The case was tried and resulted in a verdict and judgment for the plaintiff for the sum of $1,500, with interest thereon in the sum of $240, and for damages in the sum of $150 and attorneys' fees in the sum of $500, making an aggregate judgment of $2,390.

After unsuccessful motion for new trial, and judgment being rendered, the defendant has appealed to this Court.

After offering in evidence the policy sued on the plaintiff called six witnesses, five of whom were working companions of Leslie W. Foster, all of whom testified that they had known Foster for many years; that he weighed from 175 to 180 pounds; that during all the time they knew him he was healthy, ate heartily, and never complained, and appeared to be in good health; that after his injury he never worked.

The plaintiff testified that she married Leslie W. Foster on April 8, 1903; that he had worked for the St. Louis Post Dispatch for about forty years; that he was always well, never took medicine; enjoyed his meals, and was an active and industrious man; that prior to his injury his health, so far as she could see, was perfect; that on the evening of December 15, 1938, they were returning home from a lodge meeting, and that as her husband was ascending the steps leading to the door of their home he caught his toe on a step and fell to the floor at the top of the steps; that he was helped into the house and antiseptic dressing applied to his injured right leg; that next morning he was taken to the office of Dr. Arthur Gundlach; that he went to the Doctor's office on four or five occasions, and thereafter the Doctor came to the house every day; that he was confined at his home until January 15, 1939, when he was taken to the hospital, where he died on January 25, 1939. That about two weeks after her husband's death she went to the Insurance Company's office and met Mr.

169 S.W.2d 425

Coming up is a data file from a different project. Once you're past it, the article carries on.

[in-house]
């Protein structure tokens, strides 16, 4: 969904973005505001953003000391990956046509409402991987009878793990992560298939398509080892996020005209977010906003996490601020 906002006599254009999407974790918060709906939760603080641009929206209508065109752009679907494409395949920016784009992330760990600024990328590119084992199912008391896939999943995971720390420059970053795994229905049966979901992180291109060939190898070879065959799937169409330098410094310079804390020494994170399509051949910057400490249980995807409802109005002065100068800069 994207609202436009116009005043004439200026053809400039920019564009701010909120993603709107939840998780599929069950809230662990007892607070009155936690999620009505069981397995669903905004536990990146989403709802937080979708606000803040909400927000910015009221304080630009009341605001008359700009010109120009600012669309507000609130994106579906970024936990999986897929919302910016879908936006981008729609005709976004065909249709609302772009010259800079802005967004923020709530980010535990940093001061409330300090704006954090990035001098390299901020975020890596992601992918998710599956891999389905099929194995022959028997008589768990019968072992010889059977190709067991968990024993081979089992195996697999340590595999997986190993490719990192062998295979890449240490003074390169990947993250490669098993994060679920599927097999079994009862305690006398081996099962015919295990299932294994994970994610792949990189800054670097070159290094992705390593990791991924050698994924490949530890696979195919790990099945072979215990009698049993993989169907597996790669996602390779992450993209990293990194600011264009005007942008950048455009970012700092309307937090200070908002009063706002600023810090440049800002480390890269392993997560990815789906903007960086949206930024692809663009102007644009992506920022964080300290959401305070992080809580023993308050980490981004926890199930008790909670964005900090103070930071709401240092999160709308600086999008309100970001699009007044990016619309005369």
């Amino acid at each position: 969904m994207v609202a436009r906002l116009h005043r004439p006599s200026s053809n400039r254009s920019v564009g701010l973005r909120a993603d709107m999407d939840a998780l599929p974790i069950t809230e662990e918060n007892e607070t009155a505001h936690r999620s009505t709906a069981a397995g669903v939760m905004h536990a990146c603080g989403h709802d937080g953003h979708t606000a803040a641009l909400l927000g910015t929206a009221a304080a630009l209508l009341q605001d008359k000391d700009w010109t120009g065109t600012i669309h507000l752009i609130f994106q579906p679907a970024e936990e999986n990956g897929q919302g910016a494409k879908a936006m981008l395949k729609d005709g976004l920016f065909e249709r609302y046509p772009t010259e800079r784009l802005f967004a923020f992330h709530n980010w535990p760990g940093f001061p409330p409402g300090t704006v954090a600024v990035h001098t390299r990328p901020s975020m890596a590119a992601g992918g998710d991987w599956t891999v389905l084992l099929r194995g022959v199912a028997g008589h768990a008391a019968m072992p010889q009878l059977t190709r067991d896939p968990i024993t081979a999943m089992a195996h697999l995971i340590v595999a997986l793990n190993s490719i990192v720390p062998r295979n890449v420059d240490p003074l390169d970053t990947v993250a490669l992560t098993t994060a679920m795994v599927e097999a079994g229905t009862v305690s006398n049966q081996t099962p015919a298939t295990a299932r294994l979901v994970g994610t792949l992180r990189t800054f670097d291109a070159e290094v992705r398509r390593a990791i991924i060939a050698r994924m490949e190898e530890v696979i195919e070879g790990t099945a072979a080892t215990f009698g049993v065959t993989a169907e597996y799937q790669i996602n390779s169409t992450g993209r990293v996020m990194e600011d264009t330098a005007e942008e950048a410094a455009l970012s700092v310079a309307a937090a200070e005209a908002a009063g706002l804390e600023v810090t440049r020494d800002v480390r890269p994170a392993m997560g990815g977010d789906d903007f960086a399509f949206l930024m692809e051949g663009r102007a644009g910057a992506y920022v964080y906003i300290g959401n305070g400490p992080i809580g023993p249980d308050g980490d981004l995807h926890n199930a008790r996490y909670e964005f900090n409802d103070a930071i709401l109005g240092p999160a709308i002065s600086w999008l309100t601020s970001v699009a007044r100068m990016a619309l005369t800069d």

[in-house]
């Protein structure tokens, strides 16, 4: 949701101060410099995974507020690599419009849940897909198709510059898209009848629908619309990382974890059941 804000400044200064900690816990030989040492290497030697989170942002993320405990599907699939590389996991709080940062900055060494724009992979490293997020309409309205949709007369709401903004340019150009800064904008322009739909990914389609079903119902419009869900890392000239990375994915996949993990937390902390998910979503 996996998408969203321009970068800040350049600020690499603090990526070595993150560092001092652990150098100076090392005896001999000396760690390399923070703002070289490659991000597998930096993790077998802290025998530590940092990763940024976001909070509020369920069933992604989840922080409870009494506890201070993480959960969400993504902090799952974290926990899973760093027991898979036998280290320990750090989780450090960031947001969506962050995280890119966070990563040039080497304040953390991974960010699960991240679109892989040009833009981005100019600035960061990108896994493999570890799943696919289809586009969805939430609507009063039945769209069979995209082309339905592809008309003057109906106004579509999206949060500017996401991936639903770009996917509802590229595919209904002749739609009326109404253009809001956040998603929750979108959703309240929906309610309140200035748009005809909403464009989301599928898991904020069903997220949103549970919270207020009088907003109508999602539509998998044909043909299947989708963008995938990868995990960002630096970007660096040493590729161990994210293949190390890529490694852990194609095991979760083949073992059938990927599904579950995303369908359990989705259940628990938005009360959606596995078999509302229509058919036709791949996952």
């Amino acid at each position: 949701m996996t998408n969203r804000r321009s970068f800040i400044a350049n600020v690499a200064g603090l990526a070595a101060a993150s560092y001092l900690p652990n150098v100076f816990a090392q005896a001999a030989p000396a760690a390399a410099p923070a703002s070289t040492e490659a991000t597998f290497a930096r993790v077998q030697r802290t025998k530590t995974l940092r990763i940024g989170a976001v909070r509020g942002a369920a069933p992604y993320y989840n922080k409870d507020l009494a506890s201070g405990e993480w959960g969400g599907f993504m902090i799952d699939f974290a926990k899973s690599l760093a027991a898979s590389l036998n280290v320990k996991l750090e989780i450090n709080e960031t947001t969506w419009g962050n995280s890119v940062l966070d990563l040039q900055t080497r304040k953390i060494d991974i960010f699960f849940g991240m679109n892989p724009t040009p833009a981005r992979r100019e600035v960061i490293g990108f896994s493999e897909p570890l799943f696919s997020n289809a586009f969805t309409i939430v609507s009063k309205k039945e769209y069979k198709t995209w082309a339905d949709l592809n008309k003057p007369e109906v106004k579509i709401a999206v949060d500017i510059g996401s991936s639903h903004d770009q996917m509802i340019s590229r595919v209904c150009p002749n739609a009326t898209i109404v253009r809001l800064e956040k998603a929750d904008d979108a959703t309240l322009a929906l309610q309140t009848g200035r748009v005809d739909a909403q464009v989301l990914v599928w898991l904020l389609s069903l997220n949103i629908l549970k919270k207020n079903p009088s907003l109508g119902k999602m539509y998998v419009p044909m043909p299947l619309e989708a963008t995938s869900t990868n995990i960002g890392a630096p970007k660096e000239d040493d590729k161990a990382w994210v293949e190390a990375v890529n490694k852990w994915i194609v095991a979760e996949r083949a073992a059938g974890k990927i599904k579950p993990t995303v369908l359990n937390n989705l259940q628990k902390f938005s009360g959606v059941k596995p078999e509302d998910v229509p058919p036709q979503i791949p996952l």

Karst, the agent of the Company who had charge of collecting premiums from her husband; she also met Mr. Morrow, an adjuster for the Company, and he told her they had sent the papers in to the home office and had not received any word from that office, and as soon as they did he would let her know. Later Mr. Morrow called her and told her the papers had come in, and that their adjuster, Mr. Sperry, would be in the City and would see them; that she and her son went down to the office and Mr. Sperry was there, and took them in a room; that he had quite a lot of papers in front of him looking them over, and after going over them he told her there wasn't anything coming to her, and she said "Why, my goodness, my policy calls for $4500.00," and he said, "Well, Mr. Karst and your husband were very good friends and we have decided to allow you $3000.00;" that at first he said $1,000, then when she said nothing, he said $2,000, and when she still said nothing he then said $3,000, and then she said "My policy calls for $4500.00," and he looked over the papers again and said "Well, that is all we will pay," and next he said, "You had better take that or you won't get anything;" and she and her son got up and went out and went home. Later someone from the office called her and told her the check was there, and she and her son went down to the office and she was shown a check for $3,000, and she said, "Why, this is $3000.00," and she said she wouldn't sign for it, and as she and her son were leaving Mr. Walden, who was an investigator and adjuster for the Company, came out in the hall after her, and said "Well, this is the best I could do for you, Mrs. Foster;" that on that occasion Mr. Morrow said to her and her son, "There is no doubt in the world but your husband and father would be with you today if he hadn't had this accident." That thereafter, when she was in bed with a bad nervous spell, Mr. Walden and some other gentleman came out, and she got up and dressed, and came in the room, and Mr. Walden said, "Here is the check for you;" that she saw it was only $3,000 and said, "Well, it is only $3000.00;" that Mr. Walden said, "I would advise you, Mrs. Foster, to take the $3000.00;" and he sat there talking to her and he said "You had better take it, Mrs. Foster, because I have known of two other parties that refused the check when it was brought to them and they didn't get anything;" and he said, "One lady she had a son seventeen years old, and that woman didn't take the money, and I told her to take the money, if she didn't she would feel sorry because if she filed suit it would get in the newspapers, it would be exposed what was the matter with her boy;" so then he says, "Well, I would advise you to take it. You may be sorry later on;" and then he went on about her needing money in her hands, and finally she said, "Well, you give it to me, I will sign the receipt for you;" he said he wanted a receipt so he could take it back to the office to show that he had delivered the check, but that he did not tell her it was a release, and she did not read it. She further testified that she never knew that an autopsy had been performed on her husband until it was all over. That in her talk with Mr. Sperry, he did not tell her that their investigation had shown that her husband had died from disease and not as a result of the accident.